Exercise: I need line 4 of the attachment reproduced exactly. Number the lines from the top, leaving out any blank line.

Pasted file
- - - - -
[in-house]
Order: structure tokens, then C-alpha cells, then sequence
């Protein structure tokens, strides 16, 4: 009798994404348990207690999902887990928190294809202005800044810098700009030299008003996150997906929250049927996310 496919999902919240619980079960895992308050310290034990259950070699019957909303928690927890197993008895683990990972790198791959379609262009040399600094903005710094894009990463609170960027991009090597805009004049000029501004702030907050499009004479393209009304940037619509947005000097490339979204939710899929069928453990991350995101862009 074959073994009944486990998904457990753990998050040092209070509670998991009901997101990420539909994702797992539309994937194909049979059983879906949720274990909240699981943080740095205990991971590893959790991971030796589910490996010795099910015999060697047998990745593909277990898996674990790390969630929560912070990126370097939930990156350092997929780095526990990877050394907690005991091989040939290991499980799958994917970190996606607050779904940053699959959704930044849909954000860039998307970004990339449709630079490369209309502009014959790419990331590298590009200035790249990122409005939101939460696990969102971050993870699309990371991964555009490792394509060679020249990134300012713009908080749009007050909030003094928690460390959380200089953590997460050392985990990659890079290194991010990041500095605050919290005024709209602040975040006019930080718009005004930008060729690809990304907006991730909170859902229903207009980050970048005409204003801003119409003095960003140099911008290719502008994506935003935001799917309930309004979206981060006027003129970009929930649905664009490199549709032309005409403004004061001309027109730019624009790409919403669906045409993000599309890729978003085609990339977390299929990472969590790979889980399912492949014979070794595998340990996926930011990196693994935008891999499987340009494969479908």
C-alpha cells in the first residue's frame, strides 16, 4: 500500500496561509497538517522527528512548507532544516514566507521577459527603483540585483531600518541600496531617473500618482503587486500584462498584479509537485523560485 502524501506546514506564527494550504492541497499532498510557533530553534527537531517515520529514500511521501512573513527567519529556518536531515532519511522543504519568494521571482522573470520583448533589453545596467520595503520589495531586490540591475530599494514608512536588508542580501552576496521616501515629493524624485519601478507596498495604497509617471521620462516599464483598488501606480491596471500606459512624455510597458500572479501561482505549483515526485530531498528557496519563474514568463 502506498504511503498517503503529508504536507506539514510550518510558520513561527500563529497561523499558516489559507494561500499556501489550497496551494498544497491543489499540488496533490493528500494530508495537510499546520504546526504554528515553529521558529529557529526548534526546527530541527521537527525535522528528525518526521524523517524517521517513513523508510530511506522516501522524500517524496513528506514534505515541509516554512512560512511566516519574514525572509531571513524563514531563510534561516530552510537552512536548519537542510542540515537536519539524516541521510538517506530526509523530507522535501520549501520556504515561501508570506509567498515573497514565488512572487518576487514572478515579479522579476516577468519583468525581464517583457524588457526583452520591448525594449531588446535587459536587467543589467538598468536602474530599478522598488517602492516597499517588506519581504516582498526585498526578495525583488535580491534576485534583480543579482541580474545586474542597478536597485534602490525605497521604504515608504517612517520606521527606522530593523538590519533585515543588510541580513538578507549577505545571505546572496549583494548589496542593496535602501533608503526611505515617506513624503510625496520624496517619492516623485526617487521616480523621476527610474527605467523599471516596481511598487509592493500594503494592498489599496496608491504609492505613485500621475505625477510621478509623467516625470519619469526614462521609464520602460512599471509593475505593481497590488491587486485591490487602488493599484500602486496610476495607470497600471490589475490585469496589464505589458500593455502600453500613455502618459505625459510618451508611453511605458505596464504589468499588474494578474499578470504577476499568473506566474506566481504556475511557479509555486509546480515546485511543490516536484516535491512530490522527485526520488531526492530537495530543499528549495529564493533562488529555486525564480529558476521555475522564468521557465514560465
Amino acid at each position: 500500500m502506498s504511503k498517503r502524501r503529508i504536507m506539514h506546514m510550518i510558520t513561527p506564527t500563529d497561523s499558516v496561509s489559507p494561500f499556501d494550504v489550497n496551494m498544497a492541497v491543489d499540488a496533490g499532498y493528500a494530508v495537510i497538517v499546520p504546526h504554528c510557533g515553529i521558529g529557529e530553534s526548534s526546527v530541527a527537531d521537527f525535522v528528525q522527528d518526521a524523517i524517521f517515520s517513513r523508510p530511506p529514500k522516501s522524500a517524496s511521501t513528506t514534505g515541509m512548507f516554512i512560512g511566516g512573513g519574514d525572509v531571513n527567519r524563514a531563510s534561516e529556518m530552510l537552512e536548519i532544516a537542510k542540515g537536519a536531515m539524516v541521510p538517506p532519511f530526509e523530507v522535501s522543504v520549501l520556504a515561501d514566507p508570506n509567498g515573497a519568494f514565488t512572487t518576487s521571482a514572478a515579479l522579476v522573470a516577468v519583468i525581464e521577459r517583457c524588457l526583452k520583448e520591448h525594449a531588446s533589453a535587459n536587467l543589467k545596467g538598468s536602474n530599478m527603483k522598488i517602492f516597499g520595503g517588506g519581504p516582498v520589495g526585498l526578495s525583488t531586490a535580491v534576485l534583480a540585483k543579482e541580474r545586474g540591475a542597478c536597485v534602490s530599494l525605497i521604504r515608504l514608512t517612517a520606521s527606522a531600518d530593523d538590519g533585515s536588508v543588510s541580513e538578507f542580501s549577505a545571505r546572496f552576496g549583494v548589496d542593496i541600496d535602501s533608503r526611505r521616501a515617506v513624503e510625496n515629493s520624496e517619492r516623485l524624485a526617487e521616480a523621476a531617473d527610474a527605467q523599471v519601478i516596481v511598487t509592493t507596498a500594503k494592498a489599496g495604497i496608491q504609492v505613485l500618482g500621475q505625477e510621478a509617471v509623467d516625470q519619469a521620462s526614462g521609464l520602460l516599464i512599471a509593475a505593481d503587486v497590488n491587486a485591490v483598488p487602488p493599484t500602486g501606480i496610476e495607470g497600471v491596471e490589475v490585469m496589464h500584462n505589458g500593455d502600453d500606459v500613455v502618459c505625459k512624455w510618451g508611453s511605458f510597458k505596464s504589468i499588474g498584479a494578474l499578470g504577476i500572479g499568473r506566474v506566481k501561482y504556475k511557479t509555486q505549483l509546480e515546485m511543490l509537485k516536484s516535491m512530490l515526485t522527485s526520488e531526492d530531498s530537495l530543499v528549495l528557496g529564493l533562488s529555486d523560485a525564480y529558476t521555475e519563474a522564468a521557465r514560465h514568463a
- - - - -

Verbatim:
C-alpha cells in the first residue's frame, strides 16, 4: 500500500496561509497538517522527528512548507532544516514566507521577459527603483540585483531600518541600496531617473500618482503587486500584462498584479509537485523560485 502524501506546514506564527494550504492541497499532498510557533530553534527537531517515520529514500511521501512573513527567519529556518536531515532519511522543504519568494521571482522573470520583448533589453545596467520595503520589495531586490540591475530599494514608512536588508542580501552576496521616501515629493524624485519601478507596498495604497509617471521620462516599464483598488501606480491596471500606459512624455510597458500572479501561482505549483515526485530531498528557496519563474514568463 502506498504511503498517503503529508504536507506539514510550518510558520513561527500563529497561523499558516489559507494561500499556501489550497496551494498544497491543489499540488496533490493528500494530508495537510499546520504546526504554528515553529521558529529557529526548534526546527530541527521537527525535522528528525518526521524523517524517521517513513523508510530511506522516501522524500517524496513528506514534505515541509516554512512560512511566516519574514525572509531571513524563514531563510534561516530552510537552512536548519537542510542540515537536519539524516541521510538517506530526509523530507522535501520549501520556504515561501508570506509567498515573497514565488512572487518576487514572478515579479522579476516577468519583468525581464517583457524588457526583452520591448525594449531588446535587459536587467543589467538598468536602474530599478522598488517602492516597499517588506519581504516582498526585498526578495525583488535580491534576485534583480543579482541580474545586474542597478536597485534602490525605497521604504515608504517612517520606521527606522530593523538590519533585515543588510541580513538578507549577505545571505546572496549583494548589496542593496535602501533608503526611505515617506513624503510625496520624496517619492516623485526617487521616480523621476527610474527605467523599471516596481511598487509592493500594503494592498489599496496608491504609492505613485500621475505625477510621478509623467516625470519619469526614462521609464520602460512599471509593475505593481497590488491587486485591490487602488493599484500602486496610476495607470497600471490589475490585469496589464505589458500593455502600453500613455502618459505625459510618451508611453511605458505596464504589468499588474494578474499578470504577476499568473506566474506566481504556475511557479509555486509546480515546485511543490516536484516535491512530490522527485526520488531526492530537495530543499528549495529564493533562488529555486525564480529558476521555475522564468521557465514560465